What if we do not use the WHERE clause?

If you want to update a column in the whole table then you may omit the WHERE clause. However, this is a point of caution because this is generally not required but in certain scenarios may be.

The following query updates the salary of all employees to 4000:

UPDATE sto_employees

SET emp_salary = 4000;

The record-sets:


Using the SELECT statement in the UPDATE query

As such, the SQL SELECT statement is used to retrieve the records from the tables. You may use SELECT in the UPDATE query to provide the new values for the columns, as well as, in the WHERE clause of the UPDATE statement.

First, have a look at the usage of providing new values in the UPDATE query:

SELECT * FROM sto_employees WHERE emp_name = 'Ben';

SELECT * FROM sto_emp_salary_paid;

UPDATE sto_emp_salary_paid

SET emp_sal_paid = (SELECT emp_salary FROM sto_employees WHERE emp_name = 'Ben')

WHERE emp_name = 'Ben';

SELECT * FROM sto_emp_salary_paid;

The results of all queries with demo data:


  • The first query shows the record of employee ‘Ben’ in sto_employees table. The second query shows complete dummy data of salaries paid to each employee month over month.
  • Then, an UPDATE query is executed that changes the record of Ben’s salary in the sto_emp_salary_paid table by the value taken from the employees table.
  • In the table graphics, you can see table data after updating the record.

The example of using SELECT in WHERE clause of UPDATE query

Similarly, you may provide the values for the condition(s) in the WHERE clause of the UPDATE query.

In the following example, we will get the employee name from the sto_employees table by providing the ID.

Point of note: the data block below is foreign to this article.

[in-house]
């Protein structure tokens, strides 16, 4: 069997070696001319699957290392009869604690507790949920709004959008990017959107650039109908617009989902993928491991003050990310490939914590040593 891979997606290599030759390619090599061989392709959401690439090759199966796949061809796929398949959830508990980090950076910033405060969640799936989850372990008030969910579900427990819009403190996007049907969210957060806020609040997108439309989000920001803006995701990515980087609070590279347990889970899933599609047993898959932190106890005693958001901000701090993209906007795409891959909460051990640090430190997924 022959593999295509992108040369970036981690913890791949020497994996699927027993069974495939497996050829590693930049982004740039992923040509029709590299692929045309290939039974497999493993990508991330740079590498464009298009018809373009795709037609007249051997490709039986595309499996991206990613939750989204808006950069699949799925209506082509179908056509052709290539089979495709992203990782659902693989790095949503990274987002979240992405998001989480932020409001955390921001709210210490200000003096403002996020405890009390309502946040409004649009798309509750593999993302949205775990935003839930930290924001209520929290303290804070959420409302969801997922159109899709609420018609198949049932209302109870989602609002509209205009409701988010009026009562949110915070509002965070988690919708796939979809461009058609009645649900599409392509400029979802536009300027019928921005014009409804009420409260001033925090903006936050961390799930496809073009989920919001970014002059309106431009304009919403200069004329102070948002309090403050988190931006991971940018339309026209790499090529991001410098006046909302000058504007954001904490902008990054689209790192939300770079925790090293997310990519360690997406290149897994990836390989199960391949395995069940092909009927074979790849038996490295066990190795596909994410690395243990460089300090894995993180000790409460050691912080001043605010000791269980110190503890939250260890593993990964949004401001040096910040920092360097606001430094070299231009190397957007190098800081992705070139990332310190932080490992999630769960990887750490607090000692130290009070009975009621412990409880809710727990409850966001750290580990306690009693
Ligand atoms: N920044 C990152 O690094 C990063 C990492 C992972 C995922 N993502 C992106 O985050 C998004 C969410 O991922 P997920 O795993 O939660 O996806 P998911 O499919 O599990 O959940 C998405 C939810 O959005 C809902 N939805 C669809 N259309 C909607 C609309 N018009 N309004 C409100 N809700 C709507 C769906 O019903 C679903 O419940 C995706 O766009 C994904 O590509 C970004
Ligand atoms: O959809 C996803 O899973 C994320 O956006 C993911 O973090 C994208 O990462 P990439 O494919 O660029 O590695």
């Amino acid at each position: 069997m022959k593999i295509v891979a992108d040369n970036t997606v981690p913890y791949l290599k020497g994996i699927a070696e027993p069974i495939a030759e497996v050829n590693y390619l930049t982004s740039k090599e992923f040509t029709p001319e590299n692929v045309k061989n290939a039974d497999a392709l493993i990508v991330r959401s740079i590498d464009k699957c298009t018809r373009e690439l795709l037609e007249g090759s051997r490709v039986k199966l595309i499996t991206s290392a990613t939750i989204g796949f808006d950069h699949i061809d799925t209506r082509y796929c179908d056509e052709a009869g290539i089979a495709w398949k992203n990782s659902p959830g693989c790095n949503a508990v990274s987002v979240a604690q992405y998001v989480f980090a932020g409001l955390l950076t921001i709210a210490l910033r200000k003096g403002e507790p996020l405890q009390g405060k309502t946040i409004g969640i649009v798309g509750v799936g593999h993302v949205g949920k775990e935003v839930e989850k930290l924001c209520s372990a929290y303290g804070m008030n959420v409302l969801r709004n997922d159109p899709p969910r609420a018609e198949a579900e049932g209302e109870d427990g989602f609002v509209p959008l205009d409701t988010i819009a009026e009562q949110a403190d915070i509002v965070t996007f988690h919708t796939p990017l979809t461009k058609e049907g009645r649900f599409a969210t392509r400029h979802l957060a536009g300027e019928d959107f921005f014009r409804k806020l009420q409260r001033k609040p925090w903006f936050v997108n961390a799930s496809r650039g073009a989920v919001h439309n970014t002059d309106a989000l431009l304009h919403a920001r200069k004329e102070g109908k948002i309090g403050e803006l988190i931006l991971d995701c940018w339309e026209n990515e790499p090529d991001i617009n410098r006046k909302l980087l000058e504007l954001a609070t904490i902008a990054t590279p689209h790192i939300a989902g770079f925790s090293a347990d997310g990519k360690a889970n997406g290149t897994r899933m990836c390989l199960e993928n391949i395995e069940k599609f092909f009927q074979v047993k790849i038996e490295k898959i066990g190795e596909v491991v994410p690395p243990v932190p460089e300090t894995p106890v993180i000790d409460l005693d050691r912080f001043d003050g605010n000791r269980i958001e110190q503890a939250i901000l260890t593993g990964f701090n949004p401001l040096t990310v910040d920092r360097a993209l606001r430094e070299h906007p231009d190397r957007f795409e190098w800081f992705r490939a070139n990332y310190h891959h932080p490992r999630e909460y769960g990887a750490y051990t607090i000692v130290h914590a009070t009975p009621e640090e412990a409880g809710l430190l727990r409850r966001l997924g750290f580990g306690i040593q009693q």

On that basis, the salary will be updated in the sto_emp_salary_paid table. See all the queries and record-sets:

SELECT * FROM sto_employees WHERE id = 3;

SELECT * FROM sto_emp_salary_paid;

UPDATE sto_emp_salary_paid

SET emp_sal_paid = 4200

WHERE emp_name = (SELECT emp_name FROM sto_employees WHERE id = 3);

SELECT * FROM sto_emp_salary_paid;

The results:


The example of using JOIN clause in the UPDATE/SELECT

As using the SELECT statement for providing the value(s) for changing or conditions in the WHERE clause, you may use different valid SELECT statements.

This also includes using the JOIN clause in the SELECT statement.

The example below shows using an INNER JOIN clause in the SELECT statement for providing the value to be changed by the UPDATE statement.

The example involves another table, sto_orders to show a demo query:

UPDATE sto_emp_salary_paid

SET emp_sal_paid = 4200

WHERE emp_id = (SELECT DISTINCT(id) FROM sto_employees

JOIN sto_orders  ON sto_employees.id=sto_orders.emp_id

WHERE emp_name='Mike');


Author - Atiq Zia

Atiq is the writer at jquery-az.com, an online tutorial website started in 2014. With a passion for coding and solutions, I navigate through various languages and frameworks. Follow along as we solve the mysteries of coding together!